‘EASY WALK’ OPENS THE GAIT TO AMBIGUITY
What exactly is “within easy walking distance”? Has someone checked and what was the level of fitness of said tester?
This rather ambiguous real estate term can offer a rather confused message. To me, an easy walk is 10 to 15 minutes on a dry, slightly cloudy, mild day where no hills are involved. To my 10-year-old, it is no further than the end of the drive without requesting some form of wheeled transport.
I feel it is time to establish some benchmarks so when this term is used in real estate we all understand what you, as a buyer, should be expecting.
I suggest the way to calculate this will be to consider how far an average adult takes to walk a kilometre. According to that interweb thing there appears to be a consensus of opinion that the typical speed is 5kph.
However, is walking for an hour that easy? Carrying children, shopping or adding that time to a bus or train commute to work, in these situations, makes hour too long.
So to set a benchmark I believe it could be agreed that 10 minutes – that is about 800m – would be a very easy walk for most, even when carrying loads. The 20-minute duration is still pretty easy covering about 1600m. But how about the 2.5km, 30-minute walk? Is that easy? I would argue when trying to catch a train or find the nearest bus stop, this could be a bit too far.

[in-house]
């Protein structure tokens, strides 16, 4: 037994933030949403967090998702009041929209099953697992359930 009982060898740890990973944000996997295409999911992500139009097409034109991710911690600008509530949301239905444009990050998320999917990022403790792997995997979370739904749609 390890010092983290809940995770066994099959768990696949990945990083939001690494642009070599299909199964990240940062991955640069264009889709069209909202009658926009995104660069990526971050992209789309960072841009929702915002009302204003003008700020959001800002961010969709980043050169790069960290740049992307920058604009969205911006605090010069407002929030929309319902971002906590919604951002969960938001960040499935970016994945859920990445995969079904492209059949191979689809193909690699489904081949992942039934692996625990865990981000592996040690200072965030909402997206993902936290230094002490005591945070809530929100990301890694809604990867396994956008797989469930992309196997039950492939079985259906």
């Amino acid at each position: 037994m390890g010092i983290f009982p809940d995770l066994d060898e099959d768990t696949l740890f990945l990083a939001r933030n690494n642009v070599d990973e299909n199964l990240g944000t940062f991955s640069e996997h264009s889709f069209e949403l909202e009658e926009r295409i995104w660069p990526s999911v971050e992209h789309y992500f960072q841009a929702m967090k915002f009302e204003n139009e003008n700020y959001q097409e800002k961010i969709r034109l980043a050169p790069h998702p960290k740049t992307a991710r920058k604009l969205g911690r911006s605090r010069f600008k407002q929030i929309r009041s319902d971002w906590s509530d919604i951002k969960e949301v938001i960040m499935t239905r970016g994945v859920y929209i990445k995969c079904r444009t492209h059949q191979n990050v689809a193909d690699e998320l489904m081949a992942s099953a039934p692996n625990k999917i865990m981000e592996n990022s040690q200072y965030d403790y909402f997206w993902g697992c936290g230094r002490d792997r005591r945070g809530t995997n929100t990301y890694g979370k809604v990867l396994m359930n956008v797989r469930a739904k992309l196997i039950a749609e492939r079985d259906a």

In conclusion from my in-depth analysis, the zero- to 20-minute period can officially be noted under the heading “easy”. The 20- to 30-minute trip is pushing it. And over that, well, forget it.
I believe for many purchasers the appeal of an “easy walk” to amenities and public transport can really make the difference. For sellers, this can mean those extra few dollars for your home when you come to sell.
Personally, I only ever live in homes, or invest for that matter, in properties with locations in that “easy walk” category. The quality and range of what is close enough to be able to access on foot depends on your location type, i.e. urban, suburban or country town. I have excluded acreage living as this housing option offers space in exchange for convenience. The interesting element to this is your suburb will dictate the quality and type of amenities close at hand on foot. For suburban areas, just having a park, a corner shop, even a coffee shop will really add buyer appeal. If you add in public transport and a wider range of shops or eateries, you could find the appeal and maybe the value of home comparably higher.
Urban location buyers will expect more and the further away from amenities, the lower your sale value.
Even in our country towns, it can be possible to at least have the school, a bus stop and a park within an easy walk.
So next time you read this real estate term, quantify the figures against my deeply scientific “easy walk” benchmarks and if it is more than 20 minutes, inform the agent of their error. You can even quote my article.